Share Email Print

Proceedings Paper

Use of sequential infiltration synthesis to improve the pattern transfer of PS-b-PLA DSA (Conference Presentation)
Author(s): Laura Evangelio Araujo; Marta Fernández-Regúlez; Xavier Chevalier; Célia Nicolet; Ian Cayrefourcq; Christophe Navarro; Guillaume Fleury; Francesc Pérez-Murano

Paper Abstract

Directed self-assembly of block copolymers is considered one of the candidates to fulfill the requirements of the next technological nodes [1,2]. Polymer domains are aligned by using a chemical and/or a topographical pre-pattern in which preferential surfaces to one of the two blocks or neutral wetting areas are created. In particular, polystyrene-block-polymetylmethacrylate (PS-b-PMMA) has been extensively studied during the last years showing strong capabilities to define periodic nanostructures. However, the relatively low Flory-Huggins parameter and, the resulting low segregation strength of PS-b-PMMA systems, limit their achievable resolution to around 11 nm [3]. The application of block copolymer on sub-10 nm technologies requires the development of the new block copolymer generation known as high- block copolymers. Additionally, an important requirement for their integration on the lithography roadmap is the capability of selectively remove one of the two blocks. The etch contrast between the two domains is typically low due to their organic chemistry. In this sense, selective sequential infiltration synthesis by ALD into one of the blocks can be used in order to incorporate an inorganic material. The formed organic/inorganic blend sustains better the plasma etching to remove the non-infiltrated organic block. In this contribution, we show the use of high- polystyrene-b-polylactide acid (PS-b-PLA) lamellar block copolymer for line/space applications. PS-b-PLA has a larger Flory-Huggins parameter (=0.218 at room temperature[4]) compared with PS-b-PMMA, allowing the size reduction of the self-assembled domains. The method to control the orientation of the polymer domains is similar to the one typically used for PS-b-PMMA. Chemical contrast and the subsequent alignment of the polymer domains are achieved by the definition of a chemical pre-pattern on a random copolymer PS-r-PMMA (48% of PS) (figure 1). The polymer brush is grafted on the substrate and then locally modified by the combination of e-beam lithography and soft oxygen plasma. Afterwards, the PS-b-PLA block copolymer is spin-coated and thermally annealed on the chemically pre-patterned substrate. A chemical contrast is observed between the modified and unmodified stripes. While, the lamellar domains are oriented perpendicular to the substrate on unmodified areas, PLA domains are strongly attracted to the O2 modified surfaces inducing a parallel orientation to the substrate. Additionally, the wetting behavior of the polymer domains is also studied through the difference of surface free energy between the substrate and each polymer block. The energy estimated by the Young´s equation [Δγ =γSA -γSB= γAB·cos(ØAB)], where γSA and γSB are the interface tensions between homo-polymers A and B with the substrate, and ØAB is the contact angle between A and B homo-polymers which is obtained in de-wetting experiments. Finally, sequential infiltration synthesis is used to selectively infiltrate alumina (Al3O2) on PLA domains (figure 2). A selective infiltration is achieved because the precursor molecules react with the carbonyl (C=O) groups that are only present in the PLA block. After five cycles of SIS, the SIS modified PLA domains become more resistant to O2 plasma etching than PS enabling the PS etching without using other kind of hard-masks. The research leading to these results received funding from the European Union’s Seventh Framework Program FP7/2007-2013, under the project CoLiSA and the European Nanoelectronics Initiative Advisory Council under the project PLACYD (ENIAC-2013-2). L. Evangelio acknowledges MECD for the PhD contract FPU13/03746 [1] R. Ruiz, H. Kang, F. A. Detcheverry, E. Dobisz, D. S. Kercher, T. R. Albrecht, J. J. de Pablo, P. F. Nealey, Science 321 (2008) 936-939. [2] M. Fernández-Regúlez, L, Evangelio, M. Lorenzoni, J. Fraxedas, F. Perez-Murano, ACS Appl. Mater. Interfaces 6 (2014) 21596-21602. [3] L. Wan, R. Ruiz, H. Gao, K. C. Patel, T. R. Albrecht, J. Yin, J. Kim, Y. Cao, G. Lin, ACS Nano 9 (2015) 7506-7514 [4] A. S. Zalusky, R. Olayo-Valles , J. H. Wolf , M. A. Hillmyer, J. Am. Chem. Soc. 124 (2002) 12761-12773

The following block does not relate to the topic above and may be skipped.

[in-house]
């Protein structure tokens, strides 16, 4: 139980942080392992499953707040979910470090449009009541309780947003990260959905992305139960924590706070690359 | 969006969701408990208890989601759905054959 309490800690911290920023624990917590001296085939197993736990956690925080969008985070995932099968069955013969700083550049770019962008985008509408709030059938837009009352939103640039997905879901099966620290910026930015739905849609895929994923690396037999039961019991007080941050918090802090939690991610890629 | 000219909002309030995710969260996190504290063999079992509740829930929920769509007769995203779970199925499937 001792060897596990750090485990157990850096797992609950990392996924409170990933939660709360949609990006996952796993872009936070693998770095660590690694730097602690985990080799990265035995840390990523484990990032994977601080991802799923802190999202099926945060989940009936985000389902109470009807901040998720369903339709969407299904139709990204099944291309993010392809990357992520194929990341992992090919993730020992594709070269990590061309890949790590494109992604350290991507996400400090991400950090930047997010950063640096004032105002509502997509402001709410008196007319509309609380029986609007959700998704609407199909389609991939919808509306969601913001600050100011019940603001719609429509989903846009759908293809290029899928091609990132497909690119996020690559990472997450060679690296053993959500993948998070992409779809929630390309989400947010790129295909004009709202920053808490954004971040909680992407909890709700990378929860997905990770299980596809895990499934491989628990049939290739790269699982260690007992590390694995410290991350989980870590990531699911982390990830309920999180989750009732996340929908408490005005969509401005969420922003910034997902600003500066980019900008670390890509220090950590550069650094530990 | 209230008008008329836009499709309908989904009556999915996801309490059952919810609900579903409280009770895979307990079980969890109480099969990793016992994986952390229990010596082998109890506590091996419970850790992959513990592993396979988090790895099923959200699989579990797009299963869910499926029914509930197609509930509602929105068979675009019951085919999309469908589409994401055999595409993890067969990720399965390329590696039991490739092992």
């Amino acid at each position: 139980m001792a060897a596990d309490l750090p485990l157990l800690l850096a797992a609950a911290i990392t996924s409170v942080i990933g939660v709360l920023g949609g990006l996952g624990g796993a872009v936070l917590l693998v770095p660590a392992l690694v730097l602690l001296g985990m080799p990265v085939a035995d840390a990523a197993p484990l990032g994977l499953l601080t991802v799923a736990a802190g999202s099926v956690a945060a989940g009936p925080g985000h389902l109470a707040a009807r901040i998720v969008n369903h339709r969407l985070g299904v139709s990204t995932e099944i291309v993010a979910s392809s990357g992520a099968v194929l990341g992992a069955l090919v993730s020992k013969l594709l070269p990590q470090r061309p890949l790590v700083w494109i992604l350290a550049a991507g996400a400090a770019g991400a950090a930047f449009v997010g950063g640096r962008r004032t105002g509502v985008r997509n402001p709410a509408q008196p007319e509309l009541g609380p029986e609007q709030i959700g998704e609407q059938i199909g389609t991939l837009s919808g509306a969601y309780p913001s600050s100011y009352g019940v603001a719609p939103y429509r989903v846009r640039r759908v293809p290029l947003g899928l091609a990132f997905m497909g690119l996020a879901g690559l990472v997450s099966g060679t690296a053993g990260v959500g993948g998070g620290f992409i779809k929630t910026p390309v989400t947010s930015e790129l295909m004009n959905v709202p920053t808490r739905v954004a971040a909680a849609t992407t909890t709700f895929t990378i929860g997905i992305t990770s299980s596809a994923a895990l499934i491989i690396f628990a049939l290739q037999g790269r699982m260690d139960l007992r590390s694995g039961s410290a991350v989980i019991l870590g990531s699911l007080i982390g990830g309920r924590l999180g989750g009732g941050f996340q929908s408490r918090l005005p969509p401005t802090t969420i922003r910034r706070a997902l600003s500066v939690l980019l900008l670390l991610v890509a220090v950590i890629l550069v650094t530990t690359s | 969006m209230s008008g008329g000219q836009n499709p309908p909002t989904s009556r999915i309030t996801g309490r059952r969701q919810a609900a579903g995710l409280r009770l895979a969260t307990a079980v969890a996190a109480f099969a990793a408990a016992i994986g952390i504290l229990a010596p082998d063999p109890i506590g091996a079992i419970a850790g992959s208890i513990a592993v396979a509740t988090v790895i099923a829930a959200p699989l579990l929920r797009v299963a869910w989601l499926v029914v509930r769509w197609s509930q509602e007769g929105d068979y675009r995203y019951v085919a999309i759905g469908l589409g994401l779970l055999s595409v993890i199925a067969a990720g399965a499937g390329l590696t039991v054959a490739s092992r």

Paper Details

Date Published: 25 May 2017
PDF: 2 pages
Proc. SPIE 10146, Advances in Patterning Materials and Processes XXXIV, 101460S (25 May 2017); doi: 10.1117/12.2258132
Show Author Affiliations
Laura Evangelio Araujo, Ctr. Nacional de Microelectrónica (Spain)
Marta Fernández-Regúlez, Ctr. Nacional de Microelectrónica (Spain)
Xavier Chevalier, Arkema S.A. (France)
Célia Nicolet, Arkema S.A. (France)
Ian Cayrefourcq, Arkema S.A. (France)
Christophe Navarro, Arkema S.A. (France)
Guillaume Fleury, Lab. de Chimie des Polymères Organiques (France)
Francesc Pérez-Murano, Ctr. Nacional de Microelectrónica (Spain)

Published in SPIE Proceedings Vol. 10146:
Advances in Patterning Materials and Processes XXXIV
Christoph K. Hohle, Editor(s)

© SPIE. Terms of Use
Back to Top
Sign in to read the full article
Create a free SPIE account to get access to
premium articles and original research
Forgot your username?